Hydrogen peroxide vapor at a concentration of (8 g peroxide/m3) used in conjunction with 10,000 ppm chlorine-based disinfectant has shown to effectively decontaminate the environment [31]. In vitro studies have confirmed the killing efficacy of hydrogen peroxide and found it being comparable to that of chlorine-based disinfectants against C. auris showing 96.6–100% killing [50]. Another study demonstrated that hydrogen peroxide solutions in a concentration of 0.5 and 1.4% was found to be effective in killing C. auris with comparable results to that of chlorine-based disinfectants. A formulation of 11% hydrogen peroxide with 0.01% silver nitrate has also been found to be effective but requires 60 min contact time for complete eradication of C. auris [37]. Disinfection of healthcare equipment such as ECG monitor leads and blood pressure monitor and cuffs with hydrogen peroxide vapor has been used [50].
Although quaternary ammonium compounds are widely used as disinfectants for their fungicidal, bacterial, and virucidal (against lipophilic viruses) activity, a recent study demonstrated them to be ineffective against Candida species including C. auris [52]. Among other disinfectants, alcohol, peracetic acid, acetic acid, phenol, and glutaraldehyde have also been evaluated against C. auris. It was reported that 2% glutaraldehyde and 5% phenol were found to be effective on multiple surfaces with contact times of 20 and 60 min, respectively [37]. While ethyl alcohol 29.4% has been shown to have some killing activity it is not to the same degree as chlorine-based disinfectant or hydrogen peroxide. As with NaOCl, complete eradication of C. auris was achieved by peracetic acid at 2000 ppm. Furthermore, peracetic acid at 1200 ppm in combination with hydrogen peroxide and acetic acid was found to have killing activity similar to chlorine-based disinfectants [50].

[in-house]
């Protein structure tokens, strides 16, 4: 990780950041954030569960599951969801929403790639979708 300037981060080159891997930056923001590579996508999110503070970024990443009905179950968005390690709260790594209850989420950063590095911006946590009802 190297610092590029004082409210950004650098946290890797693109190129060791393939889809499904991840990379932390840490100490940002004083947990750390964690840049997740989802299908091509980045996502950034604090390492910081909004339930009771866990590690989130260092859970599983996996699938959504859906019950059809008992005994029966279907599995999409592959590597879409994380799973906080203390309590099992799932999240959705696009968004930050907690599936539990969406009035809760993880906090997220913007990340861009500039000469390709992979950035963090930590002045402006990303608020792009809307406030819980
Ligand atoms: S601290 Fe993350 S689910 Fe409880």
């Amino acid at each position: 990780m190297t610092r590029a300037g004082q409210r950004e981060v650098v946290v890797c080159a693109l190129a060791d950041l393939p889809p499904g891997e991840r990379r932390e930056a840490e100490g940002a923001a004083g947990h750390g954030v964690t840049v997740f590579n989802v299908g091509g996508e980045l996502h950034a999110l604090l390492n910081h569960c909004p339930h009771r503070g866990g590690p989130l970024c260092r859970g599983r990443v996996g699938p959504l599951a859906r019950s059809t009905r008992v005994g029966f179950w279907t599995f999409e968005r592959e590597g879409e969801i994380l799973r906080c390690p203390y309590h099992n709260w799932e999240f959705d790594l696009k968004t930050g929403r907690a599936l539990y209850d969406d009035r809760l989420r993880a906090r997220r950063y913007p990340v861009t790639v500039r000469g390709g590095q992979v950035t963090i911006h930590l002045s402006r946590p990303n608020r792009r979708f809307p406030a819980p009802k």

Among other measures, efficiency of ultraviolet light was also evaluated against C. auris. Exposure of C. auris to ultraviolet-C (UV-C) light at 254 nm for 20 min at optimal distance produced significant killing of C. auris [56]. UV-C killing can be augmented by increasing the length of exposure and combining it with standard cleaning methods can eliminate C. auris from the environment.
The LK/CXD bed unit ozone disinfection machine, which produces an ozone concentration of ≥300 mg/m3, has been used for disinfecting inpatient bed unit. Two cycles of routine disinfection reportedly completely eradicated C. auris on bed sheets [22].

9.3. Decolonization

Currently, only limited data on the efficacy of skin-antiseptic compounds against C. auris colonization in patients are available. Furthermore, the recommendations of major health organizations regarding hand hygiene procedures for control of C. auris infection are different or lacking [22]. There are no established guidelines for decolonization of patients found to be colonized with C. auris on screening. While no decolonization methods have been offered by CDC, COTHI and ECDC, PHE recommends body washes and mouth gargles with chlorhexidine. However, specific details such as concentration of chlorhexidine, frequency of application etc., are not provided and it is not clear if it is efficacious in clearing colonization with C. auris. Since no specific decolonization protocol is established to date, it is imperative to evaluate other antiseptics. Among compounds which have generated some interests are very dilute NaOCl and povidone iodine which according to some studies appear to support their use for antiseptic skin preparation against C. auris [57,58].